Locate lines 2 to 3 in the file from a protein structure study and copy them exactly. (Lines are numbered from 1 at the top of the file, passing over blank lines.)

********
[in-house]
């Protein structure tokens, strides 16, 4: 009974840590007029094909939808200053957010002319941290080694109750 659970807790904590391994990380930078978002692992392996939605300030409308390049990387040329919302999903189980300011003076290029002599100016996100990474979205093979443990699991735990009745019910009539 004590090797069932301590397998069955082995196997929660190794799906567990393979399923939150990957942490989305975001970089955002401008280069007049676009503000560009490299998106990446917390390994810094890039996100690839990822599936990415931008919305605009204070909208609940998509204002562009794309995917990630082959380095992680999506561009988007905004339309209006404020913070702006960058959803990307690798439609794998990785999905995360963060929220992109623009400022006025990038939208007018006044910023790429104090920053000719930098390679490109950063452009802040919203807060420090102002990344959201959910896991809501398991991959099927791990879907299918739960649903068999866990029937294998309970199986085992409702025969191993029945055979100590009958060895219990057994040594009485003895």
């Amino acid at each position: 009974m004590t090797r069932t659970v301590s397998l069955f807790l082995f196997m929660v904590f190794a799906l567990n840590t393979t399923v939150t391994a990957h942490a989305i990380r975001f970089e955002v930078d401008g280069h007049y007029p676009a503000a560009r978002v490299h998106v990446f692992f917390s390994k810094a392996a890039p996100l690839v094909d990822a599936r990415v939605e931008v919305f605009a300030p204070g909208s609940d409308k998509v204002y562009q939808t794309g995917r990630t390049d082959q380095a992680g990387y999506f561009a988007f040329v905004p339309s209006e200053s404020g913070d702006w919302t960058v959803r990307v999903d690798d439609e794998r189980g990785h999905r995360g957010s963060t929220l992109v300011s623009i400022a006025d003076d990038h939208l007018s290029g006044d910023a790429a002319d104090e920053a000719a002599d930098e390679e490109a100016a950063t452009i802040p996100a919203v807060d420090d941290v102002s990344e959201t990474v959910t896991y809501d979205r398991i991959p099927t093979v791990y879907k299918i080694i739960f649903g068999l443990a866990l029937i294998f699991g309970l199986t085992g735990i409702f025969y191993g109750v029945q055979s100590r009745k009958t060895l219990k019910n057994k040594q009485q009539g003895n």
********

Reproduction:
């Protein structure tokens, strides 16, 4: 009974840590007029094909939808200053957010002319941290080694109750 659970807790904590391994990380930078978002692992392996939605300030409308390049990387040329919302999903189980300011003076290029002599100016996100990474979205093979443990699991735990009745019910009539 004590090797069932301590397998069955082995196997929660190794799906567990393979399923939150990957942490989305975001970089955002401008280069007049676009503000560009490299998106990446917390390994810094890039996100690839990822599936990415931008919305605009204070909208609940998509204002562009794309995917990630082959380095992680999506561009988007905004339309209006404020913070702006960058959803990307690798439609794998990785999905995360963060929220992109623009400022006025990038939208007018006044910023790429104090920053000719930098390679490109950063452009802040919203807060420090102002990344959201959910896991809501398991991959099927791990879907299918739960649903068999866990029937294998309970199986085992409702025969191993029945055979100590009958060895219990057994040594009485003895």
């Amino acid at each position: 009974m004590t090797r069932t659970v301590s397998l069955f807790l082995f196997m929660v904590f190794a799906l567990n840590t393979t399923v939150t391994a990957h942490a989305i990380r975001f970089e955002v930078d401008g280069h007049y007029p676009a503000a560009r978002v490299h998106v990446f692992f917390s390994k810094a392996a890039p996100l690839v094909d990822a599936r990415v939605e931008v919305f605009a300030p204070g909208s609940d409308k998509v204002y562009q939808t794309g995917r990630t390049d082959q380095a992680g990387y999506f561009a988007f040329v905004p339309s209006e200053s404020g913070d702006w919302t960058v959803r990307v999903d690798d439609e794998r189980g990785h999905r995360g957010s963060t929220l992109v300011s623009i400022a006025d003076d990038h939208l007018s290029g006044d910023a790429a002319d104090e920053a000719a002599d930098e390679e490109a100016a950063t452009i802040p996100a919203v807060d420090d941290v102002s990344e959201t990474v959910t896991y809501d979205r398991i991959p099927t093979v791990y879907k299918i080694i739960f649903g068999l443990a866990l029937i294998f699991g309970l199986t085992g735990i409702f025969y191993g109750v029945q055979s100590r009745k009958t060895l219990k019910n057994k040594q009485q009539g003895n």